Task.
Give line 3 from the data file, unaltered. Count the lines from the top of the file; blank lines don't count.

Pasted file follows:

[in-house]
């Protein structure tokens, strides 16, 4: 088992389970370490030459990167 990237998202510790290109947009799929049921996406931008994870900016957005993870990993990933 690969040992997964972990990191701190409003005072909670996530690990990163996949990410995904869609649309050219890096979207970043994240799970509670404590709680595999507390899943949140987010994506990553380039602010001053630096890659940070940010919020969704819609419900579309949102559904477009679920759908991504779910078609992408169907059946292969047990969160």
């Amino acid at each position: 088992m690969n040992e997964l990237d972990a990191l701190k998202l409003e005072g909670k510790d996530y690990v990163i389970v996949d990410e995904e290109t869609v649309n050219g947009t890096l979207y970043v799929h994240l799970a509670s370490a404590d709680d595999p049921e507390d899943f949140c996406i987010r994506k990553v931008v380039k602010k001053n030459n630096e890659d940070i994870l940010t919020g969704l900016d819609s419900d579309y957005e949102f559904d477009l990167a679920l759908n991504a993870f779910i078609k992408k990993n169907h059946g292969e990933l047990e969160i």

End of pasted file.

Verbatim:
């Amino acid at each position: 088992m690969n040992e997964l990237d972990a990191l701190k998202l409003e005072g909670k510790d996530y690990v990163i389970v996949d990410e995904e290109t869609v649309n050219g947009t890096l979207y970043v799929h994240l799970a509670s370490a404590d709680d595999p049921e507390d899943f949140c996406i987010r994506k990553v931008v380039k602010k001053n030459n630096e890659d940070i994870l940010t919020g969704l900016d819609s419900d579309y957005e949102f559904d477009l990167a679920l759908n991504a993870f779910i078609k992408k990993n169907h059946g292969e990933l047990e969160i």